Integration is typically associated with technology, but it's equally important on the business process side of things. Integration can be categorized into two types: internal and external. Internal integration includes all of the integration aspects within the enterprise; enterprise application integration (EAI) is a typical example of internal integration. External integration covers all of the possible integration patterns across multiple enterprises. For example, within a customer life cycle, many systems and processes are involved, from sales to service or product delivery, billing, and customer service. The ideal situation is to have a seamlessly integrated set of systems and processes to support the full customer life cycle.

Unfortunately, many organizations build specialized applications and processes over time to support new product offerings, regulatory changes, company growth, or acquisitions, and then fail to integrate them. For example, many of the large banks currently making the headlines are suffering from cost structures that are way out of line, primarily because of acquisitions that they completed without integrating their new assets' technology and business processes with those of the company at large. Organizations often do this with the intent to integrate at a later time.

Layer 3 -- Centralization. This is the next logical step in our progression toward real operational change. Whether part of an overall shared services initiative or not, the core theme of centralization (also known as localization) is to remove redundancies and achieve economies of scale. Simply put, you want to perform like functions in fewer locations or with fewer suppliers or vendors. Obvious candidates for centralization are back-office in nature: advertising, accounting, purchasing, human resources, information technology, and legal.

It may seem intuitive that the challenges to effective centralization are technical and process-oriented. However, the real barrier is often company culture -- the people dynamics that are involved with change management.

A case in point is Home Depot. When Robert Nardelli became CEO of the home improvement giant in 2001, one of his first major initiatives was to centralize purchasing in the company's Atlanta headquarters. The change removed a great deal of authority and autonomy from Home Depot's nine regional purchasing offices. The company saved money by leveraging its buying power and simplifying life for suppliers, but managers found that they could no longer tailor merchandise for specific markets. Home Depot lost the money it saved through centralized ordering because it no longer had the right products in the right quantities in the right stores. What's more, many of the individual store managers felt alienated and powerless.

Home Depot's new CEO, Frank Blake, has now built a hybrid purchasing system. Blake re-created a regional merchandise team that's scattered around the country in about 10 cities, though the team travels as well. These professionals help the chain's buyers, still located in Atlanta, to choose suppliers and products.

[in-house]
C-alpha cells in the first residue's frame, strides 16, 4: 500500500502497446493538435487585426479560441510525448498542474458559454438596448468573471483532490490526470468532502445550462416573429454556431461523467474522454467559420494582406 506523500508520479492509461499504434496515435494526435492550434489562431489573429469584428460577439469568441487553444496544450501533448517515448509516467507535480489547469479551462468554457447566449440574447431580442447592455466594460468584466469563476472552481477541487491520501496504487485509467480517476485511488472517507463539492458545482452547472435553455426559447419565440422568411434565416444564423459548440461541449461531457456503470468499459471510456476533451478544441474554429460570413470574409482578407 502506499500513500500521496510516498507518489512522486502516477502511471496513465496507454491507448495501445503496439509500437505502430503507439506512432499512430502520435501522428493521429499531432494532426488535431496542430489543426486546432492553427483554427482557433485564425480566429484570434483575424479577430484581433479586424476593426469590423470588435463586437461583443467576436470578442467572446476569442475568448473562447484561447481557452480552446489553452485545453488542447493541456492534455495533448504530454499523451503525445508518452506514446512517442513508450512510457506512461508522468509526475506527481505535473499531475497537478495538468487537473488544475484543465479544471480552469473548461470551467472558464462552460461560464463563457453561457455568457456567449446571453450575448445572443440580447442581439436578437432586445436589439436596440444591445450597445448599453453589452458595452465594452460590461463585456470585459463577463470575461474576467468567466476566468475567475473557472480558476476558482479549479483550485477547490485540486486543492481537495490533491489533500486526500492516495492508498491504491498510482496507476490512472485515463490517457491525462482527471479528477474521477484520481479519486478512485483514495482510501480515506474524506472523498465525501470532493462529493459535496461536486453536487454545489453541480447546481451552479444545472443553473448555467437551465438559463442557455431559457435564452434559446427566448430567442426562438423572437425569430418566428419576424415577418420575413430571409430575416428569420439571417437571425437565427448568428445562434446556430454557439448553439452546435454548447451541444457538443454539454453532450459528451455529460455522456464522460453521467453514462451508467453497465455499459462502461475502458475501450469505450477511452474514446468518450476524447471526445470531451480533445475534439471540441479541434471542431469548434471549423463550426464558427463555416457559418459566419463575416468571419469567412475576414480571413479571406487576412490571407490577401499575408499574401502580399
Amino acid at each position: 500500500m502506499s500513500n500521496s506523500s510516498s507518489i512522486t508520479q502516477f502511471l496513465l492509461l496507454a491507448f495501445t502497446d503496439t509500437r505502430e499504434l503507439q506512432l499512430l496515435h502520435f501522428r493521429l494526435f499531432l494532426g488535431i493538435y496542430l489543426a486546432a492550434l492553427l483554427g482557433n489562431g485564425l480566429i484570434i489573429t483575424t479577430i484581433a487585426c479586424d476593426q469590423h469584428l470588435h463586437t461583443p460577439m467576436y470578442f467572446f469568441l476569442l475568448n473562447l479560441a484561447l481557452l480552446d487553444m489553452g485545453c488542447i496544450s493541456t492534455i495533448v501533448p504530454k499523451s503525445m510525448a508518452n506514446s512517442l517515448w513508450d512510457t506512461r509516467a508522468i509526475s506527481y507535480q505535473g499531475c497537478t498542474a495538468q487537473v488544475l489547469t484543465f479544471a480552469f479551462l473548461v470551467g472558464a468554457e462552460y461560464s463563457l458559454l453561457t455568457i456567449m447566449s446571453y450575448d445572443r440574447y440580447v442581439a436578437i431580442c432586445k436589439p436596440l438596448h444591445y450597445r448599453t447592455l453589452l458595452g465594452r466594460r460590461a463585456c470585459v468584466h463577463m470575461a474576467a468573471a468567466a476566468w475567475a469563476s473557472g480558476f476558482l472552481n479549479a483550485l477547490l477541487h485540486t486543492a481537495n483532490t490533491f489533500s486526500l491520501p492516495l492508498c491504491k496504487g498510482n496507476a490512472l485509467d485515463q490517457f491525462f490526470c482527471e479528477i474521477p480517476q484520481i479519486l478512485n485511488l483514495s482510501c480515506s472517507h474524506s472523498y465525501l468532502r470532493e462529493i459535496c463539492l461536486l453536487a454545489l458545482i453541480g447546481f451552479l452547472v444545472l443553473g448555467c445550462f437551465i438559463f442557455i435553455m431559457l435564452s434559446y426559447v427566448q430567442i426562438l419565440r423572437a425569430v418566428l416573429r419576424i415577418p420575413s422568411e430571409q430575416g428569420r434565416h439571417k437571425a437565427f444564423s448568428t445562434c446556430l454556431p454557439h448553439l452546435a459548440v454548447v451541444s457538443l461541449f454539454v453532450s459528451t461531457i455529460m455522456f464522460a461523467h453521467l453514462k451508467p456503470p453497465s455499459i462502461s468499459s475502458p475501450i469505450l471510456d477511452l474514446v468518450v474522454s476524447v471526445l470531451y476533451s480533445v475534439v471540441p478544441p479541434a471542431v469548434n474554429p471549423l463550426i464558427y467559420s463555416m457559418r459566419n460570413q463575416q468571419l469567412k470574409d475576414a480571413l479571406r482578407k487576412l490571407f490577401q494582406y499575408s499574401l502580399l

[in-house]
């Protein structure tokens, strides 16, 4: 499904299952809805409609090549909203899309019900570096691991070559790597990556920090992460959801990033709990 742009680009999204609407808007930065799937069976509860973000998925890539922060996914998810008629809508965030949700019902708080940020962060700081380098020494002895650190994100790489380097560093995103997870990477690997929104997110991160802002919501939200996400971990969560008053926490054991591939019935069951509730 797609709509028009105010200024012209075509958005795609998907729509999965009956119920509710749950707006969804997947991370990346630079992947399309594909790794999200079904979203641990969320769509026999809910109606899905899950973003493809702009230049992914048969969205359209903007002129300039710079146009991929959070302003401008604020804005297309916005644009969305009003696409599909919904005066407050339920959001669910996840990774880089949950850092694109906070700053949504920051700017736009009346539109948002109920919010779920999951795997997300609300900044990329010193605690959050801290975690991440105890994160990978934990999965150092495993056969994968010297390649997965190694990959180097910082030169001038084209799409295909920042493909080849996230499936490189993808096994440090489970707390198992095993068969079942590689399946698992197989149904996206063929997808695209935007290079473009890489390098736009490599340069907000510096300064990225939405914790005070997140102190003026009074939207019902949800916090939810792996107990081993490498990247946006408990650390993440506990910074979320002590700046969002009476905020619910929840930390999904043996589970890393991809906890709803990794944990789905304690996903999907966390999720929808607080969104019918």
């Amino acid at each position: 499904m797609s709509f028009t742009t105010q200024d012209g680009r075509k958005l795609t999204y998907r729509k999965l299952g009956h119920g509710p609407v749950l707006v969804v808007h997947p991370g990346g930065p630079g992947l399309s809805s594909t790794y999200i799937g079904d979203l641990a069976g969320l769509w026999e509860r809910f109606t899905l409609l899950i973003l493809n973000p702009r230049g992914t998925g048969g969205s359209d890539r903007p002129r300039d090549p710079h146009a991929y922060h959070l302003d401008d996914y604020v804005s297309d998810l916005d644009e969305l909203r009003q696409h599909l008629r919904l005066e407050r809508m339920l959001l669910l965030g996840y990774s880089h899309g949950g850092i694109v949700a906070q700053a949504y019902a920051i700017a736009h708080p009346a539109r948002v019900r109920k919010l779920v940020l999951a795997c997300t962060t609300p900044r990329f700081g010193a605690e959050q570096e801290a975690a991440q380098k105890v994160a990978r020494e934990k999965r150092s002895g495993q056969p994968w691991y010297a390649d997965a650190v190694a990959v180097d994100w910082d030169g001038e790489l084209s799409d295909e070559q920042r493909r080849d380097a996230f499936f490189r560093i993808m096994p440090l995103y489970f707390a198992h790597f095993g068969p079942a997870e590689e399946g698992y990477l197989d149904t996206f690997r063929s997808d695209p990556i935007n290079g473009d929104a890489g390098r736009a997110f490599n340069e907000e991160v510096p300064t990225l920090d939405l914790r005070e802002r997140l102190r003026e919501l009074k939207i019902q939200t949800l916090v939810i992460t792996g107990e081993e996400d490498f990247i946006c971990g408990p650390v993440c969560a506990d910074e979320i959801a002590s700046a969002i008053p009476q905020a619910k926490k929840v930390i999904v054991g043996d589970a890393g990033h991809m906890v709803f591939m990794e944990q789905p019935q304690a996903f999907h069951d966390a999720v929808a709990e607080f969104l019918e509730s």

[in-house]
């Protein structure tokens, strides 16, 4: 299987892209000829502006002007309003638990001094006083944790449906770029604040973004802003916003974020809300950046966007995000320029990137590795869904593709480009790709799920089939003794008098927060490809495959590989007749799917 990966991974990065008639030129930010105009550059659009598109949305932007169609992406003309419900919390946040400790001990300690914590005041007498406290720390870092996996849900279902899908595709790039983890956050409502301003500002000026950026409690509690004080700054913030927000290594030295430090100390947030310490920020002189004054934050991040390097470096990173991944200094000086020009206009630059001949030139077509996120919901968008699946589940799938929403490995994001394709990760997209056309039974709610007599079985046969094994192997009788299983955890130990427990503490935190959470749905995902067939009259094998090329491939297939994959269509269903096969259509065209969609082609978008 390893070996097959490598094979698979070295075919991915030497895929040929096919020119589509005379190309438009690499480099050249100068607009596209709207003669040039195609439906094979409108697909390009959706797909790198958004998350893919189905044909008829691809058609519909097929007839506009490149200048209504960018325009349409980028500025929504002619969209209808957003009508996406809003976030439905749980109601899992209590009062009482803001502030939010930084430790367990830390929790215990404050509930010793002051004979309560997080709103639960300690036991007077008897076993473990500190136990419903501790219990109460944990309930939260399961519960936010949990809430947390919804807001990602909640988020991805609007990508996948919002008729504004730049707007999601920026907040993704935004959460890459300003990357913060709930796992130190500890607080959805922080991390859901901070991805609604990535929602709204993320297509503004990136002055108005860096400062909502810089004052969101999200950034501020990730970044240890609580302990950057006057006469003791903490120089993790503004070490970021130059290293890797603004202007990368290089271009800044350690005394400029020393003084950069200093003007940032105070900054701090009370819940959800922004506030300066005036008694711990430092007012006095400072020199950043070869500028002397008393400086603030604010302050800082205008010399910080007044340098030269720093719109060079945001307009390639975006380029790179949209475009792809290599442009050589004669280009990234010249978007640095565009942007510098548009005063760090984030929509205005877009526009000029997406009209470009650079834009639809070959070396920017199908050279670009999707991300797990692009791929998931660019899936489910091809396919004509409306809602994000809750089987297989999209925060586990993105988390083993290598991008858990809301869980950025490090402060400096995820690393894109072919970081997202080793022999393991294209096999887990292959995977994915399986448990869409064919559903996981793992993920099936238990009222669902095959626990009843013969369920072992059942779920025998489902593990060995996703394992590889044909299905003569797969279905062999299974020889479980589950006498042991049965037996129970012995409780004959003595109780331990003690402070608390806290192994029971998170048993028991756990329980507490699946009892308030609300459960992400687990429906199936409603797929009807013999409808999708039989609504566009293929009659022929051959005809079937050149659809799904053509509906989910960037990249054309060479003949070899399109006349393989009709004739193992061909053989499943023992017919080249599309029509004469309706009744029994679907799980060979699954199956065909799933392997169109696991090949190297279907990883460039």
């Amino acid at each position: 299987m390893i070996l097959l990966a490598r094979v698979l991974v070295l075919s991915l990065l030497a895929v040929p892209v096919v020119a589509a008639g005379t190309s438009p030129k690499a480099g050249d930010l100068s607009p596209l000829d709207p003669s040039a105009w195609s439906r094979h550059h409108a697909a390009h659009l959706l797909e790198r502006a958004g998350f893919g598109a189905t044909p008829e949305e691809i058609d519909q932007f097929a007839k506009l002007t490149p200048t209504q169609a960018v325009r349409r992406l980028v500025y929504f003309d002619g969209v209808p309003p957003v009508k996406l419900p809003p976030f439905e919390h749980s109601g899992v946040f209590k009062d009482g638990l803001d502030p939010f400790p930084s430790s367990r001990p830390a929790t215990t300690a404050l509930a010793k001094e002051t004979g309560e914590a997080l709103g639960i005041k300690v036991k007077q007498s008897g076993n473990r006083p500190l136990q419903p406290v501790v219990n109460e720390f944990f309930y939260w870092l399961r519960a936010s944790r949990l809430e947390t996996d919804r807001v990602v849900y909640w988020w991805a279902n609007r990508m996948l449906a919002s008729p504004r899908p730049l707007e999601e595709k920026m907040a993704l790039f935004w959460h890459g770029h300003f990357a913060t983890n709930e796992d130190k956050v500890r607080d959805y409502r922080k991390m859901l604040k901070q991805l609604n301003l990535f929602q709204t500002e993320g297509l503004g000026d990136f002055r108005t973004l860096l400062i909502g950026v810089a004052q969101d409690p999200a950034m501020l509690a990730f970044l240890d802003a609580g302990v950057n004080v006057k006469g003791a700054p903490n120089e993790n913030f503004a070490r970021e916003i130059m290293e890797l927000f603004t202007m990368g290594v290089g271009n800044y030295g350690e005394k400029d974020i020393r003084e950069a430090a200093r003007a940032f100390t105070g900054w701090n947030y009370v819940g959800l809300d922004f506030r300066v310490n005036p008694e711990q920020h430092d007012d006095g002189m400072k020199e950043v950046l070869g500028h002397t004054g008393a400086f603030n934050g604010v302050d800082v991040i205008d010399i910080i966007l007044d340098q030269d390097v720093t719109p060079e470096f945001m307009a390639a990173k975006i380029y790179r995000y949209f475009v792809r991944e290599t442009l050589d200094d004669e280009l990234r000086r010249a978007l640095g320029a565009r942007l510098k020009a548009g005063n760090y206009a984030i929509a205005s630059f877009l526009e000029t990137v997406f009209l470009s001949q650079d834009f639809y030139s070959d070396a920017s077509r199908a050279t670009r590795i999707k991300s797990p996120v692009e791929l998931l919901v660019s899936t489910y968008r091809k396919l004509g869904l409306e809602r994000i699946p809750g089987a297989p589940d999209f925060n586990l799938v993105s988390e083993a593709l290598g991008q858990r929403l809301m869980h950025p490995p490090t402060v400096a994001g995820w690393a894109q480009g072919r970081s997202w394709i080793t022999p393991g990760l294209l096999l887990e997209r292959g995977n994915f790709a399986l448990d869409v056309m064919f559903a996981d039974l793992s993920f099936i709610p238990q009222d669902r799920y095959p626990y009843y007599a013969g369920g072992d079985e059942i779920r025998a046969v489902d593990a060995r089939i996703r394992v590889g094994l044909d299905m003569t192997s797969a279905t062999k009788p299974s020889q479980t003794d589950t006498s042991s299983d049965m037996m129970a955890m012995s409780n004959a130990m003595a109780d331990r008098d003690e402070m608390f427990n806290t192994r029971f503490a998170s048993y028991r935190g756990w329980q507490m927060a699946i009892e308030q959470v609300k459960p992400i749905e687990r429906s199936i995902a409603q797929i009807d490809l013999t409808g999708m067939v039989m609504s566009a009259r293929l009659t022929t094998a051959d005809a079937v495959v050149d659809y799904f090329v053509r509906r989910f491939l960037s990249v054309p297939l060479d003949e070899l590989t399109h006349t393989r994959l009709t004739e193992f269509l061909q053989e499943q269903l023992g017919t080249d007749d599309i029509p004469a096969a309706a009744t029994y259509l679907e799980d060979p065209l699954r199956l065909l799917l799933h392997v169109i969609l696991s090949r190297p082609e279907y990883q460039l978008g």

Layer 4 -- Optimization. Once your company has met the transformational challenges related to standardization, integration, and centralization, it's ready to optimize performance toward maximizing value. At this stage in a company's evolution, it often makes sense to deploy proven process improvement methodologies like Six Sigma and Lean. For sustainable improvement, it's imperative to continuously streamline your systems and processes while building a structured change-management process that focuses on return on investment. The key is to find the right balance among quality, cost, and speed to market.

It falls to corporate leaders to drive an operational improvement strategy that transcends knee-jerk head count reductions. Diligence in assessing the opportunities to improve core processes, developing a true business case with defined ROIs, and ensuring that cost reductions are actually achieved is critical for transforming today's businesses and making them viable for the future. Operational change requires a focused effort and committed leadership from the C-suite. This means having the vision to look past the next fiscal quarter and to invest in the organization's most important resource: its people.

Peter J. Sherman is a Certified Lean Six Sigma Master Black Belt and Certified Quality Engineer with 22 years' experience, including serving as Senior Black Belt for AT&T's Product Development Group. Peter is lead instructor at Emory University's Six Sigma Program in Atlanta, Georgia. Throughout his career, he has led Six Sigma initiatives across the entire value chain, including product development, sales, fulfillment, installation, customer support, and billing. Peter began his career in quality and process improvement working in Japan as a visiting MIT scholar from 1986 to 1987. In Japan, he was privileged to work with Dr. W. Edwards Deming, the noted American quality expert, and to learn firsthand such quality practices as The Toyota Production System, Kaizen, and Quality Circles. Peter has been published in Quality Progress, Quality Digest, iSixSigma, Hospitals & Health Networks and Solutions (supplement to the Journal of Financial Planning). He holds a master's degree in engineering from MIT and an MBA from Georgia State University. Peter is a member of the ASQ and ISSSP.